# gallon

The gallon ( English gallon ) is a unit of space (liquid and dry measure ) of the Anglo-American system of measurement .

The unit symbol is depending on the exact volume definition Imp.gal., US.liq.gal. or US.dry.gal.

## Volume measurements

### Imperial system of measurement

Physical unit
Unit name Imperial gallon
Unit symbol ${\ displaystyle \ mathrm {Imp.gal}}$ Physical quantity (s) volume
Formula symbol ${\ displaystyle V}$ dimension ${\ displaystyle {\ mathsf {L ^ {3}}}}$ system Anglo-American system of measurement
In SI units ${\ displaystyle \ mathrm {1 \, Imp.gal = 4 {,} 546 \, 09 \ cdot 10 ^ {- 3} \; m ^ {3}}}$ Named after english gallon

1 Imp.gal. = 4  Imp.qt. = 8  imp.pt. = 16  Imp.cup = 32  Imp.gi. = 160  Imp.fl.oz. = 4.54609  liters (exactly by definition)568.261.2502.048.383  inch³ ≈ 277.41945  inch³

1 Imp.gal. = 568,261,250473,176,473 US.liq.gal. ≈ 1.20095 US.liq.gal.

The British (Imperial) gallon is based on a medieval English beer measure. In 1824 it was redefined on a physical basis as the volume of 10 pounds of distilled water at 62 ° F (17 ° C), measured with brass weights of a certain composition at a fixed air pressure, as well as the definition of 1 gallon = 277.42 cubic inches . In 1985, following the Canadian model, a redefinition based on the metric liter was introduced, whereby a gallon is now slightly less than 277.42 cubic inches. In the USA, on the other hand, a definition that comes from the wine trade is used.

### American system of measurement

Physical unit
Unit name US liquid gallon
Unit symbol ${\ displaystyle \ mathrm {US.liq.gal}}$ Physical quantity (s) volume
Formula symbol ${\ displaystyle V}$ dimension ${\ displaystyle {\ mathsf {L ^ {3}}}}$ system Anglo-American system of measurement
In SI units ${\ displaystyle \ mathrm {1 \, US.liq.gal = 3 {,} 785 \, 411 \, 784 \ cdot 10 ^ {- 3} \; m ^ {3}}}$ Named after english gallon

1 US.liq.gal. = 4  liquid qt. = 8  US.liq.pt. = 16  US.cup = 32  US.liq.gi. = 128  US.fl.oz. = 231 in³ = 3.785411784 liters

The US gallon is based on a medieval English Weinmaß, originally as a cylinder with a height of 6 inches (Engl. Inch ) was defined and a diameter of 7 inches. The circle number π was then usually approximated with 22/7. In 1706, during the reign of Queen Anne , the Weingallon was redefined as a cuboid with dimensions of 3 × 7 × 11 inch³, which corresponds to the old cylinder volume, calculated with the aforementioned approximation for π. This definition is still in use in the USA today, but in Great Britain itself it has been superseded by the Imperial Gallon, which originated in the beer trade. Since the inch is now defined as 1 inch = 25.4 mm as a decimal multiple of the meter, the volume of the US gallon can be specified exactly in liters.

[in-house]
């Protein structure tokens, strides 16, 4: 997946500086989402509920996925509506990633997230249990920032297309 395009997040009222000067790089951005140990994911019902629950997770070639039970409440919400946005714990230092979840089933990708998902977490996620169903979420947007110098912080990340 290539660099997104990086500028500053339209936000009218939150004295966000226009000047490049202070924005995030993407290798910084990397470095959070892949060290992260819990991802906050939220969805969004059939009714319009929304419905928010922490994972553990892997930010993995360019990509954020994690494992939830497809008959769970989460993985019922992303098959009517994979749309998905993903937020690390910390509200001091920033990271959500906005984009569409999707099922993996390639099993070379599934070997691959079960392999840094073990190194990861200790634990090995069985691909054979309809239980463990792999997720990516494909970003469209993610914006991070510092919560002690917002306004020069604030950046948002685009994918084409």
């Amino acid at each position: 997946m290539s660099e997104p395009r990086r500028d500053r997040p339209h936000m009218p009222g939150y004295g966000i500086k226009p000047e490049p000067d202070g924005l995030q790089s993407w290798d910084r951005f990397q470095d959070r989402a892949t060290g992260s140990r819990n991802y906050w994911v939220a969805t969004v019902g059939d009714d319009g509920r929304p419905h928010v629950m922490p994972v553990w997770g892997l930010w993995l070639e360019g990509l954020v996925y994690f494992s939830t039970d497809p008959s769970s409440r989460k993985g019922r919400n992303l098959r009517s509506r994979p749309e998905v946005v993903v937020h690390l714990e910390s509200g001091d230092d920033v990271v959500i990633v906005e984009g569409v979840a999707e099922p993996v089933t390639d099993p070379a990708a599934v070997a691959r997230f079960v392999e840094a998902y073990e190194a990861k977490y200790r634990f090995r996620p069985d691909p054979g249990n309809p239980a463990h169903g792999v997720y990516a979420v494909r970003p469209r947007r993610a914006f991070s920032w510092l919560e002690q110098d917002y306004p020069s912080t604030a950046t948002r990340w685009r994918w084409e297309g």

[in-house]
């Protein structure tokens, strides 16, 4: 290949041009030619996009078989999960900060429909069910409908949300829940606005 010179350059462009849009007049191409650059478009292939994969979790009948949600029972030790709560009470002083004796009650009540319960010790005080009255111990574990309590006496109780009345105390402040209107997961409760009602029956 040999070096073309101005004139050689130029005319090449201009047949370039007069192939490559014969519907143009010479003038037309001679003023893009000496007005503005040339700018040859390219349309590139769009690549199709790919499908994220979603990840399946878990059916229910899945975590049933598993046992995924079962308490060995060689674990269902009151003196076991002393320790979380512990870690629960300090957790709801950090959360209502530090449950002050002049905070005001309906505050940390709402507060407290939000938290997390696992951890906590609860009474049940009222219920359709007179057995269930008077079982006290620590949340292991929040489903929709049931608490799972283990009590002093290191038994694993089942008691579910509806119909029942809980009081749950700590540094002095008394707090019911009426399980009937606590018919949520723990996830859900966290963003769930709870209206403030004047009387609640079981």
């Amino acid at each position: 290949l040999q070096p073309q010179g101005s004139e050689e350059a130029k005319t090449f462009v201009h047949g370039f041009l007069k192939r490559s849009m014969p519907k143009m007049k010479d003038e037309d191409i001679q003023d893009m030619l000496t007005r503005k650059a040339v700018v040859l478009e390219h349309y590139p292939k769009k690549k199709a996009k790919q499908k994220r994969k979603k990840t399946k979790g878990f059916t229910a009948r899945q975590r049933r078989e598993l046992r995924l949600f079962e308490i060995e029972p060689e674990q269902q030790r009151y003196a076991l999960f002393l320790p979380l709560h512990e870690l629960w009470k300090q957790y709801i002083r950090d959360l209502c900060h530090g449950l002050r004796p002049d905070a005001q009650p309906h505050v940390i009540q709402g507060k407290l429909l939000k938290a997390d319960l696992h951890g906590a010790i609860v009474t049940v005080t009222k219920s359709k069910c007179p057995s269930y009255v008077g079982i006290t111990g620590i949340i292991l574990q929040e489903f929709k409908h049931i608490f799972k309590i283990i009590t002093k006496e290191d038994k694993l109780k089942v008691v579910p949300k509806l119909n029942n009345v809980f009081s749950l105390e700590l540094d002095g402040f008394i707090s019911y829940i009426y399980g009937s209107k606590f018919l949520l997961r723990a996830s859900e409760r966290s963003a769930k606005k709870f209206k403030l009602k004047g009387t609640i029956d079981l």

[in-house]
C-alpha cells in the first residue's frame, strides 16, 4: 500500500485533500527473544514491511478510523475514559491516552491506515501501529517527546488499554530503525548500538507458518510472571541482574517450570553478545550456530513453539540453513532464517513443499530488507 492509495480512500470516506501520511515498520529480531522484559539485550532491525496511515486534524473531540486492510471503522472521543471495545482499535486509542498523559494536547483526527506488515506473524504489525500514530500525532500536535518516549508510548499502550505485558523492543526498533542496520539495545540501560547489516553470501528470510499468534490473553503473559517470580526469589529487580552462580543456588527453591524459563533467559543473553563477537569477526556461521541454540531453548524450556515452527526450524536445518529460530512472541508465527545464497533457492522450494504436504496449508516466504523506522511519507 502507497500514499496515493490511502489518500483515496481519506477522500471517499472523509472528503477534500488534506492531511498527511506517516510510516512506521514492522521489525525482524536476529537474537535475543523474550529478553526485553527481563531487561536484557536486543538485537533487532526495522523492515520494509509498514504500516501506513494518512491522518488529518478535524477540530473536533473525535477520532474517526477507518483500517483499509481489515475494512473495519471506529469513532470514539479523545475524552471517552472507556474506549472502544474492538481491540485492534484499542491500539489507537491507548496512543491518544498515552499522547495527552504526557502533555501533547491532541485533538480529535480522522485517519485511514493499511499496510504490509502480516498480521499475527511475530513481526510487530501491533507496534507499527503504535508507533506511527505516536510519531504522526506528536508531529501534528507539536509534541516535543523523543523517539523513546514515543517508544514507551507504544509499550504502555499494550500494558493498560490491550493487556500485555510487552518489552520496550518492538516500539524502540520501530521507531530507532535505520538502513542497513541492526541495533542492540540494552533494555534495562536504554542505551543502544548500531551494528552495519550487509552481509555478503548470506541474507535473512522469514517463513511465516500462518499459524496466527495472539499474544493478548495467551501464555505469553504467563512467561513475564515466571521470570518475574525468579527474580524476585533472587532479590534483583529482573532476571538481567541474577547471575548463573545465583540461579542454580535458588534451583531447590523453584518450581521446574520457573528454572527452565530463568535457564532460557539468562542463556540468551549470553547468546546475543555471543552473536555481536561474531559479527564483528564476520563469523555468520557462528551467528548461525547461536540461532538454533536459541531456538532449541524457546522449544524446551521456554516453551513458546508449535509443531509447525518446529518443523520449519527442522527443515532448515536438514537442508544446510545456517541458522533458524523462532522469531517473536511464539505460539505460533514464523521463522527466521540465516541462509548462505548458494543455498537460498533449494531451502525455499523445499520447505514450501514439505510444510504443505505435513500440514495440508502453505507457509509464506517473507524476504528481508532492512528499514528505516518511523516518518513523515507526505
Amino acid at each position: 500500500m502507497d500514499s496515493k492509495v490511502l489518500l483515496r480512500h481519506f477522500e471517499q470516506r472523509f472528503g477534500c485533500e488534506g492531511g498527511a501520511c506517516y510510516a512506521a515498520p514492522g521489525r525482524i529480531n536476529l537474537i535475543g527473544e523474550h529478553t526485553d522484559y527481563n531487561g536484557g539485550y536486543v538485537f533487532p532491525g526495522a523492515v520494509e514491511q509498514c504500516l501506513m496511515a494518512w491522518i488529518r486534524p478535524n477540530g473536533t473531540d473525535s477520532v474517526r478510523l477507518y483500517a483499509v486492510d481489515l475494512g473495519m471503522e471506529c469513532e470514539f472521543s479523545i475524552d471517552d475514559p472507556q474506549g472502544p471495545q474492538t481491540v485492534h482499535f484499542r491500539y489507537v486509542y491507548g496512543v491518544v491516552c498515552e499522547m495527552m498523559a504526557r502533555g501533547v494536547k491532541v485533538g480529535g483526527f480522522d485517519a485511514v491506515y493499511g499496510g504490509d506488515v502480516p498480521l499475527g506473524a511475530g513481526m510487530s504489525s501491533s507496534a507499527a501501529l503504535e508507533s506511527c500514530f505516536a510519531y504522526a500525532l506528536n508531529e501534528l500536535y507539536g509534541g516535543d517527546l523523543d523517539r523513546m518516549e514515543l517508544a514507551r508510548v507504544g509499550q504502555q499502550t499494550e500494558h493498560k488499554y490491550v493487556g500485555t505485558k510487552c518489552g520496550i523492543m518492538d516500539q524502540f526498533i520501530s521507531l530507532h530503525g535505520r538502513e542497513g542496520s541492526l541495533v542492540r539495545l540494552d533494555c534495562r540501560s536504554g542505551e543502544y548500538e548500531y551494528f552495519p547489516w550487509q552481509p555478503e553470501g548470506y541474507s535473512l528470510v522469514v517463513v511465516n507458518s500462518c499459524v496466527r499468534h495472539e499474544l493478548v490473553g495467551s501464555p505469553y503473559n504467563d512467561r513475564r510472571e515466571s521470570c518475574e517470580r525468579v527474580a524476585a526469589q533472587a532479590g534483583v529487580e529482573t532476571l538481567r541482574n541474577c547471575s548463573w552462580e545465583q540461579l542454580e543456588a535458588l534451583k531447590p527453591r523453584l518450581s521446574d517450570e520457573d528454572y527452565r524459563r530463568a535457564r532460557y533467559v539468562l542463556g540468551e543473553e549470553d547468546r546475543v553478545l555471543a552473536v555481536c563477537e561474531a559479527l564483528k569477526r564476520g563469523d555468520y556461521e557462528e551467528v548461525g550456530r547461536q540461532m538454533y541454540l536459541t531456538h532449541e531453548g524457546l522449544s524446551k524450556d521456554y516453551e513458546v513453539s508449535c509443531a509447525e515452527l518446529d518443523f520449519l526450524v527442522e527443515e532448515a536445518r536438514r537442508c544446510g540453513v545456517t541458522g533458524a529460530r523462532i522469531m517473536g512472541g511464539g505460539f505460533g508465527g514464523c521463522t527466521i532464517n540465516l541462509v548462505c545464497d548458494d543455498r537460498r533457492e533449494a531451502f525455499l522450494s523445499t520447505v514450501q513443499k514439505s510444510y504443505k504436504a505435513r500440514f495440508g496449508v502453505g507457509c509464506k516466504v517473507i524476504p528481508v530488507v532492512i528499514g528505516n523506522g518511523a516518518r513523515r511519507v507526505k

Furthermore, 1 petroleum barrel = 42 US.liq.gal. = 9702  cubic inch = 158.987294928 liter

### Volume unit for dry goods

Physical unit
Unit name US dry gallon (corn gallon)
Unit symbol ${\ displaystyle \ mathrm {US.dry.gal}}$ Physical quantity (s) volume
Formula symbol ${\ displaystyle V}$ dimension ${\ displaystyle {\ mathsf {L ^ {3}}}}$ system Anglo-American system of measurement
In SI units ${\ displaystyle \ mathrm {1 \, US.dry.gal = 4 {,} 404 \, 883 \, 770 \, 86 \ cdot 10 ^ {- 3} \; m ^ {3}}}$ Named after english gallon

1 US.dry.gal. = 4  US.dry.qt = 8  US.dry.pt = 268.8025  inch³ = 4.40488377086 liter

1 US.dry.gal. =  107,52192,400 US liq.gal  . ≈ 1.1636 U.S. liq.gal.

1 US.bushel = 4  peck = 8 US.dry.gal. = 2150.42 inch³ ≈ 35.239 liters

As a dry measure for wheat, flour and other things, it is not a legal unit in the United States or the United Kingdom today, but it was still common in the 19th century.

## Word origin

English gallon comes from Old Norman (Old North French) galon, which in turn is of unclear (perhaps Celtic ) origin. In English, the measure of liquid is first attested in 1300 (in this specific case for beer), and as dry measure for the first time in 1684 (for wheat).

## literature

• Johann Samuel Traugott Gehler: Physical dictionary. Volume 6, E. B. Schwickert, Leipzig 1836, p. 1309.
• Johann Friedrich Krüger : Complete manual of the coins, measurements and weights of all countries in the world. Verlag Gottfried Basse, Quedlinburg / Leipzig 1830, p. 104.

## Individual evidence

1. a b The Oxford English Dictionary . 2nd Edition. Volume 6. Clarendon Press, Oxford 1989, p. 334.
2. ^ The Oxford Dictionary of English Etymology. Edited by C. T. Onions . Clarendon Press, Oxford 1966 (with numerous, partly corrected new editions), article gallon .